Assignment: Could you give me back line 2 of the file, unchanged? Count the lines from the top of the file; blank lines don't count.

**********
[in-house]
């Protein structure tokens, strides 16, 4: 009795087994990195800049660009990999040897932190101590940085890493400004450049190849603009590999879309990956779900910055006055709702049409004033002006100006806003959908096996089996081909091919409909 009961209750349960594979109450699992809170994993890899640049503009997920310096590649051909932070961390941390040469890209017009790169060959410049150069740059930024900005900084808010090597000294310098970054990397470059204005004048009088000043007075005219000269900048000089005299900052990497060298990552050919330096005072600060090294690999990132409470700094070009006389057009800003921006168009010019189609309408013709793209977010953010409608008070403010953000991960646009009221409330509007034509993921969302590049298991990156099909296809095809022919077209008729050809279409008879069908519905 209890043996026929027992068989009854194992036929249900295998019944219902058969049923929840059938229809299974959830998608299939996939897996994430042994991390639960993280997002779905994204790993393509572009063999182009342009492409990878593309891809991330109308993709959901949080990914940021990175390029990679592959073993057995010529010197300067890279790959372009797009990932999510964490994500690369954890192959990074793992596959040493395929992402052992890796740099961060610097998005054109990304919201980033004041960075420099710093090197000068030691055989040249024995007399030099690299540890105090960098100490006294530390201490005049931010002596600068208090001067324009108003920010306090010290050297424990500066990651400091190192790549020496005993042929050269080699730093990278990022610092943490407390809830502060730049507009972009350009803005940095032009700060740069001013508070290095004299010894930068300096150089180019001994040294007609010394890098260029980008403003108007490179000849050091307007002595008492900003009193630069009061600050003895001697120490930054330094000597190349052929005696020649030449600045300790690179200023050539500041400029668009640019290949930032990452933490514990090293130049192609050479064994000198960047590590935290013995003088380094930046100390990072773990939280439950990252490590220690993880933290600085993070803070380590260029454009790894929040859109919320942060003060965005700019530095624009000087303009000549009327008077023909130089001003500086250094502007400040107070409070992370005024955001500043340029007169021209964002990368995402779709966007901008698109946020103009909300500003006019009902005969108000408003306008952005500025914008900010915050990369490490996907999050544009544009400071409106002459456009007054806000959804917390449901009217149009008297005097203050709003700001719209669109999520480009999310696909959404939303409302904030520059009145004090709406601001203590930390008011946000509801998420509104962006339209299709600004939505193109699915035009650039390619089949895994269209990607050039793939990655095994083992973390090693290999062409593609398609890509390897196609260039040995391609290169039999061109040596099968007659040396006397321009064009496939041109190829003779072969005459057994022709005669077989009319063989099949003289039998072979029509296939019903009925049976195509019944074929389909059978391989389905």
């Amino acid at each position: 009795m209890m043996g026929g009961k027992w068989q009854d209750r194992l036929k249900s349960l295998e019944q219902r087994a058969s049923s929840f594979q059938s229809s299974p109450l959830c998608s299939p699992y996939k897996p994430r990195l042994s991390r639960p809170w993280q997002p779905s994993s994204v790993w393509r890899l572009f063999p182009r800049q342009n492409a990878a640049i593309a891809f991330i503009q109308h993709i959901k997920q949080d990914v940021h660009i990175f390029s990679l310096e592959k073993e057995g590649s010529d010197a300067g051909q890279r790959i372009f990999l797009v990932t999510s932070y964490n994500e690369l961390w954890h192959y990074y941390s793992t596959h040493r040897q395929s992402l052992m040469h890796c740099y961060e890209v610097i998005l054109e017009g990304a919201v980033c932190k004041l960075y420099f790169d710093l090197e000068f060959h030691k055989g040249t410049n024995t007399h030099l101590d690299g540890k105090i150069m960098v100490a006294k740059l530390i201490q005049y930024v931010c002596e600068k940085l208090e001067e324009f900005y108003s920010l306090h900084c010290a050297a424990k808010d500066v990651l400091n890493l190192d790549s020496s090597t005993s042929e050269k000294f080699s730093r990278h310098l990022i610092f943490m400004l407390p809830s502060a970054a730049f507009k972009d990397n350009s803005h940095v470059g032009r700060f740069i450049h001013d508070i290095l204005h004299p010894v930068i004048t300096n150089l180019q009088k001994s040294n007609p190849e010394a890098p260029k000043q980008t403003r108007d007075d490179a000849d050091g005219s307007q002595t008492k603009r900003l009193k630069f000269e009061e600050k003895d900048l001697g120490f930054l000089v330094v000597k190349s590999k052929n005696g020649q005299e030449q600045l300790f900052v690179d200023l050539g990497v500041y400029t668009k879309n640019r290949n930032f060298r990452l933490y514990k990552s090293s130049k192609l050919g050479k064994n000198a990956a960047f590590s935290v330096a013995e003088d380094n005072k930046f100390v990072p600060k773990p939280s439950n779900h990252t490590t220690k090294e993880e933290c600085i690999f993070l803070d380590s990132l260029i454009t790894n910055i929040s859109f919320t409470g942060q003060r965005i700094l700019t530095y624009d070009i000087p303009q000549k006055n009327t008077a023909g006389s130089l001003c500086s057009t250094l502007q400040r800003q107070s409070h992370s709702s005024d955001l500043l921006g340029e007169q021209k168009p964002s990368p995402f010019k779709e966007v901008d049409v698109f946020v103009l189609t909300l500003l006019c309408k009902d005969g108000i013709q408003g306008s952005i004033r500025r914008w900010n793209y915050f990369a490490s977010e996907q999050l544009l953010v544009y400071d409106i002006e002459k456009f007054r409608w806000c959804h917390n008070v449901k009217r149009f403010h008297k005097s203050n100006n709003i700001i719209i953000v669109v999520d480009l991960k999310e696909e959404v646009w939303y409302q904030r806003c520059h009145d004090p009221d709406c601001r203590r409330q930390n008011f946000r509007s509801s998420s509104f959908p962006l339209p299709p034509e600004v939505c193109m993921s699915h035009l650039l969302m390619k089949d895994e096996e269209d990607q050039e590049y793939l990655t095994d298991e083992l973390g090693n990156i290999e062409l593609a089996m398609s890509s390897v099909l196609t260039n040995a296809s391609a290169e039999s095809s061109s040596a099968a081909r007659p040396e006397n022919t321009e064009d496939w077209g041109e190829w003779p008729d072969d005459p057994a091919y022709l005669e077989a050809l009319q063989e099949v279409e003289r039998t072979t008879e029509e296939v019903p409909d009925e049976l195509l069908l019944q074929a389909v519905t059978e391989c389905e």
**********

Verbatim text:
């Protein structure tokens, strides 16, 4: 009795087994990195800049660009990999040897932190101590940085890493400004450049190849603009590999879309990956779900910055006055709702049409004033002006100006806003959908096996089996081909091919409909 009961209750349960594979109450699992809170994993890899640049503009997920310096590649051909932070961390941390040469890209017009790169060959410049150069740059930024900005900084808010090597000294310098970054990397470059204005004048009088000043007075005219000269900048000089005299900052990497060298990552050919330096005072600060090294690999990132409470700094070009006389057009800003921006168009010019189609309408013709793209977010953010409608008070403010953000991960646009009221409330509007034509993921969302590049298991990156099909296809095809022919077209008729050809279409008879069908519905 209890043996026929027992068989009854194992036929249900295998019944219902058969049923929840059938229809299974959830998608299939996939897996994430042994991390639960993280997002779905994204790993393509572009063999182009342009492409990878593309891809991330109308993709959901949080990914940021990175390029990679592959073993057995010529010197300067890279790959372009797009990932999510964490994500690369954890192959990074793992596959040493395929992402052992890796740099961060610097998005054109990304919201980033004041960075420099710093090197000068030691055989040249024995007399030099690299540890105090960098100490006294530390201490005049931010002596600068208090001067324009108003920010306090010290050297424990500066990651400091190192790549020496005993042929050269080699730093990278990022610092943490407390809830502060730049507009972009350009803005940095032009700060740069001013508070290095004299010894930068300096150089180019001994040294007609010394890098260029980008403003108007490179000849050091307007002595008492900003009193630069009061600050003895001697120490930054330094000597190349052929005696020649030449600045300790690179200023050539500041400029668009640019290949930032990452933490514990090293130049192609050479064994000198960047590590935290013995003088380094930046100390990072773990939280439950990252490590220690993880933290600085993070803070380590260029454009790894929040859109919320942060003060965005700019530095624009000087303009000549009327008077023909130089001003500086250094502007400040107070409070992370005024955001500043340029007169021209964002990368995402779709966007901008698109946020103009909300500003006019009902005969108000408003306008952005500025914008900010915050990369490490996907999050544009544009400071409106002459456009007054806000959804917390449901009217149009008297005097203050709003700001719209669109999520480009999310696909959404939303409302904030520059009145004090709406601001203590930390008011946000509801998420509104962006339209299709600004939505193109699915035009650039390619089949895994269209990607050039793939990655095994083992973390090693290999062409593609398609890509390897196609260039040995391609290169039999061109040596099968007659040396006397321009064009496939041109190829003779072969005459057994022709005669077989009319063989099949003289039998072979029509296939019903009925049976195509019944074929389909059978391989389905």